Market for transit returnables growing fast in protein sectors

By Paul Gander

- Last updated on GMT

Returnable transit packaging works out cheaper than using board or polystyrene in 95% of cases, says PPS
Returnable transit packaging works out cheaper than using board or polystyrene in 95% of cases, says PPS
The use of plastic returnable transit packaging (RTP) in UK food is growing, says supplier PPS, notably in the meat, poultry and fish sectors, though there is little evidence that returnables are conquering major new categories.

“As a business, we’ve been growing by around 20% a year for the past three years,”​ said md of PPS Joanne Moss. “This tends to be existing customers expanding the use of our services, for example, to additional food production sites.”

PPS provides delivery, collection, asset tracking, washing, rental and repair of its returnable crates and trays, with food making up the “vast majority” ​of its business. The RTP is used both pre- and post- processing.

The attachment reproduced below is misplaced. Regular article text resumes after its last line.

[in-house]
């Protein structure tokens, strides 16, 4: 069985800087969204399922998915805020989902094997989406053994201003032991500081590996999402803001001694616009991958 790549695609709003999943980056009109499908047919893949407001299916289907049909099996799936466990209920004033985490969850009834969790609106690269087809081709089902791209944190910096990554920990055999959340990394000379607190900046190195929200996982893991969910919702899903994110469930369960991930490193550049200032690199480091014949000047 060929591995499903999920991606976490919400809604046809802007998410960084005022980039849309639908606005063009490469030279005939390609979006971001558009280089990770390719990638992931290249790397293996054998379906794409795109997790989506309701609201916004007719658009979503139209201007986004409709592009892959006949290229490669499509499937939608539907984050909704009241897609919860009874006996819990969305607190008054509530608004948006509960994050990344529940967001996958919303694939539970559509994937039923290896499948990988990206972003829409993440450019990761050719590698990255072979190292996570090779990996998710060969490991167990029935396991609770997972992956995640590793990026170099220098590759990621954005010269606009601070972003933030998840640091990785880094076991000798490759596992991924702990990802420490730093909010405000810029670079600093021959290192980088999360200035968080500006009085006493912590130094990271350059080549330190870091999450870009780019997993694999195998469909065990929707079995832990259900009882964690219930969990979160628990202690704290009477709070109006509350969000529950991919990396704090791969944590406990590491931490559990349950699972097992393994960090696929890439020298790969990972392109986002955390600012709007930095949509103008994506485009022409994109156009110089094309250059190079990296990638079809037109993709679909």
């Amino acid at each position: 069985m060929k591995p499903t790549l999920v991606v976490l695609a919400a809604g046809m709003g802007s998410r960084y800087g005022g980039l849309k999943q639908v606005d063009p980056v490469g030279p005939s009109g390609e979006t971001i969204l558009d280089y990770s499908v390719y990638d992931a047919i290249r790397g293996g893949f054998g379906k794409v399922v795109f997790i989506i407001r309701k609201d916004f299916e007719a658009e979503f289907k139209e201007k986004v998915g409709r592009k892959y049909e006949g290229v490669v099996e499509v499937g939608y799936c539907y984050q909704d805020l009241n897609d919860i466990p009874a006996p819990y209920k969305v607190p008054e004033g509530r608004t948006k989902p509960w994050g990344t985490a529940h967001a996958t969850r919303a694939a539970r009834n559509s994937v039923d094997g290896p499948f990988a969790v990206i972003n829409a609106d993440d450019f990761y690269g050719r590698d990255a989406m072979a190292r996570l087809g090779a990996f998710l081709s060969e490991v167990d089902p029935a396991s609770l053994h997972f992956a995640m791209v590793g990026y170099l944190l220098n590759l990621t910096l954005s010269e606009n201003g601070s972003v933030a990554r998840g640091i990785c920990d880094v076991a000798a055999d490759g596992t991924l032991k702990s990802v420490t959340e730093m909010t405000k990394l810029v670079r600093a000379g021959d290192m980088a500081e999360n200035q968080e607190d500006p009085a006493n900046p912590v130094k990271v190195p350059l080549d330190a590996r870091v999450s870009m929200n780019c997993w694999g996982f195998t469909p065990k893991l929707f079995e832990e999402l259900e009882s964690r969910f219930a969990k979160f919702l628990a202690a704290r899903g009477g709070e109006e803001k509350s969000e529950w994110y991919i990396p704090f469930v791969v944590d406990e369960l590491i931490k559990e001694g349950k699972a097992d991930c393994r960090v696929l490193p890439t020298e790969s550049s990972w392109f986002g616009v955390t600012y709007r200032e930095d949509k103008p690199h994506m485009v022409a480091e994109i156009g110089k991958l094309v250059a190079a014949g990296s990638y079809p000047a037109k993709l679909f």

Where returnables are introduced, they may replace board, expanded polystyrene or both.

‘Cost savings’

“Cost savings depend on a number of variables,”​ said Moss. “But in 95% of cases where we’ve priced up returnables, it’s been cheaper. In fact, it’s only more expensive where there are problems getting the RTP back to us.”

She added: “With a new contract, we’ll look at the supply chain and at the packaging they’re currently using, and find the optimal size and shape of returnable.”

As an example of how the company responds to end-user needs, Moss said, it had introduced a small leak-proof crate for smaller deliveries to foodservice customers, in particular.

£1.5M site

Last year, PPS moved its main Midlands site to a location twice the size. In September this year it invested £1.5M in a new Grimsby washing operation, again much larger than the site it replaced.

The site was opened by Pete Ward, chief executive of longstanding customer Young’s Seafood.

Washing operations have been optimised to minimise carbon and energy footprint, the company said.

Earlier this year, PPS also acquired Lancashire-based Alison Handling.

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